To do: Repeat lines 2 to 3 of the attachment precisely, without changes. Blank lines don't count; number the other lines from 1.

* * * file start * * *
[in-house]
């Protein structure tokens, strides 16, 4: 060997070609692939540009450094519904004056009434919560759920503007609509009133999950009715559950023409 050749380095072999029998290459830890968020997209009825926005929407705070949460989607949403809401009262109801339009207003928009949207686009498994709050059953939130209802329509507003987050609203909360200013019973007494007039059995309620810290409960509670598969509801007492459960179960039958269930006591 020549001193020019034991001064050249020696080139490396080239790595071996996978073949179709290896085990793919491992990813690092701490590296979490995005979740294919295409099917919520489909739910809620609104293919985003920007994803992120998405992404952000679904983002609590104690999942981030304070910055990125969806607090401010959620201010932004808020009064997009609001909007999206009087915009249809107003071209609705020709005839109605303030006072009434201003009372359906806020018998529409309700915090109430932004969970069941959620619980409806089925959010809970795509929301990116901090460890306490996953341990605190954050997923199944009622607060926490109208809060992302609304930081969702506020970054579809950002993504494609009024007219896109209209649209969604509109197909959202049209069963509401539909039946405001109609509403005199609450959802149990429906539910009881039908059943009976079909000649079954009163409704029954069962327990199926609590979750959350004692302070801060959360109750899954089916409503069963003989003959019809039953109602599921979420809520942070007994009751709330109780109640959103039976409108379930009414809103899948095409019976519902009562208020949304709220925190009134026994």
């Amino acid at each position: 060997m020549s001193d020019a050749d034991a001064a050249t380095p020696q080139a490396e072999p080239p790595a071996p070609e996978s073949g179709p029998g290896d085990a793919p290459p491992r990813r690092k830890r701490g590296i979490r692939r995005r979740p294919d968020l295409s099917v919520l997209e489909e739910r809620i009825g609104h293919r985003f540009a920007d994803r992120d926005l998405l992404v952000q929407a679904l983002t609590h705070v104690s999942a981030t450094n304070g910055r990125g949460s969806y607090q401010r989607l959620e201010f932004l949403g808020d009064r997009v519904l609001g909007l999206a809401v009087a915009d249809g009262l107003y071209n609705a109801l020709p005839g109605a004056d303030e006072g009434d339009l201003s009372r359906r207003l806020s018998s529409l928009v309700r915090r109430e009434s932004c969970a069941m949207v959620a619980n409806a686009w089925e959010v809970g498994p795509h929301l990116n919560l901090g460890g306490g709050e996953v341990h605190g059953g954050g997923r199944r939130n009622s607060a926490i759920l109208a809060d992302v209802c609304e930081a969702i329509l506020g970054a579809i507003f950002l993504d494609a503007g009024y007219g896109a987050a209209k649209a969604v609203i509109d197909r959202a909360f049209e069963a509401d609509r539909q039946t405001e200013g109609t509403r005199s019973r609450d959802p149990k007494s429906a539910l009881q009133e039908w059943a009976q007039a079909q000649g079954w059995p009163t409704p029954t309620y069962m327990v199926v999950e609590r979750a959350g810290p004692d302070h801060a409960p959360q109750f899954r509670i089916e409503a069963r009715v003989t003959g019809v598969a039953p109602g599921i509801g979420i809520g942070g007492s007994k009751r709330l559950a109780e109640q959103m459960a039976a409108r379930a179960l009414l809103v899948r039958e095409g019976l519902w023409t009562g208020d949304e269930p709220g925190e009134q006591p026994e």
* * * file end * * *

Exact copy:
């Protein structure tokens, strides 16, 4: 060997070609692939540009450094519904004056009434919560759920503007609509009133999950009715559950023409 050749380095072999029998290459830890968020997209009825926005929407705070949460989607949403809401009262109801339009207003928009949207686009498994709050059953939130209802329509507003987050609203909360200013019973007494007039059995309620810290409960509670598969509801007492459960179960039958269930006591 020549001193020019034991001064050249020696080139490396080239790595071996996978073949179709290896085990793919491992990813690092701490590296979490995005979740294919295409099917919520489909739910809620609104293919985003920007994803992120998405992404952000679904983002609590104690999942981030304070910055990125969806607090401010959620201010932004808020009064997009609001909007999206009087915009249809107003071209609705020709005839109605303030006072009434201003009372359906806020018998529409309700915090109430932004969970069941959620619980409806089925959010809970795509929301990116901090460890306490996953341990605190954050997923199944009622607060926490109208809060992302609304930081969702506020970054579809950002993504494609009024007219896109209209649209969604509109197909959202049209069963509401539909039946405001109609509403005199609450959802149990429906539910009881039908059943009976079909000649079954009163409704029954069962327990199926609590979750959350004692302070801060959360109750899954089916409503069963003989003959019809039953109602599921979420809520942070007994009751709330109780109640959103039976409108379930009414809103899948095409019976519902009562208020949304709220925190009134026994």
């Amino acid at each position: 060997m020549s001193d020019a050749d034991a001064a050249t380095p020696q080139a490396e072999p080239p790595a071996p070609e996978s073949g179709p029998g290896d085990a793919p290459p491992r990813r690092k830890r701490g590296i979490r692939r995005r979740p294919d968020l295409s099917v919520l997209e489909e739910r809620i009825g609104h293919r985003f540009a920007d994803r992120d926005l998405l992404v952000q929407a679904l983002t609590h705070v104690s999942a981030t450094n304070g910055r990125g949460s969806y607090q401010r989607l959620e201010f932004l949403g808020d009064r997009v519904l609001g909007l999206a809401v009087a915009d249809g009262l107003y071209n609705a109801l020709p005839g109605a004056d303030e006072g009434d339009l201003s009372r359906r207003l806020s018998s529409l928009v309700r915090r109430e009434s932004c969970a069941m949207v959620a619980n409806a686009w089925e959010v809970g498994p795509h929301l990116n919560l901090g460890g306490g709050e996953v341990h605190g059953g954050g997923r199944r939130n009622s607060a926490i759920l109208a809060d992302v209802c609304e930081a969702i329509l506020g970054a579809i507003f950002l993504d494609a503007g009024y007219g896109a987050a209209k649209a969604v609203i509109d197909r959202a909360f049209e069963a509401d609509r539909q039946t405001e200013g109609t509403r005199s019973r609450d959802p149990k007494s429906a539910l009881q009133e039908w059943a009976q007039a079909q000649g079954w059995p009163t409704p029954t309620y069962m327990v199926v999950e609590r979750a959350g810290p004692d302070h801060a409960p959360q109750f899954r509670i089916e409503a069963r009715v003989t003959g019809v598969a039953p109602g599921i509801g979420i809520g942070g007492s007994k009751r709330l559950a109780e109640q959103m459960a039976a409108r379930a179960l009414l809103v899948r039958e095409g019976l519902w023409t009562g208020d949304e269930p709220g925190e009134q006591p026994e």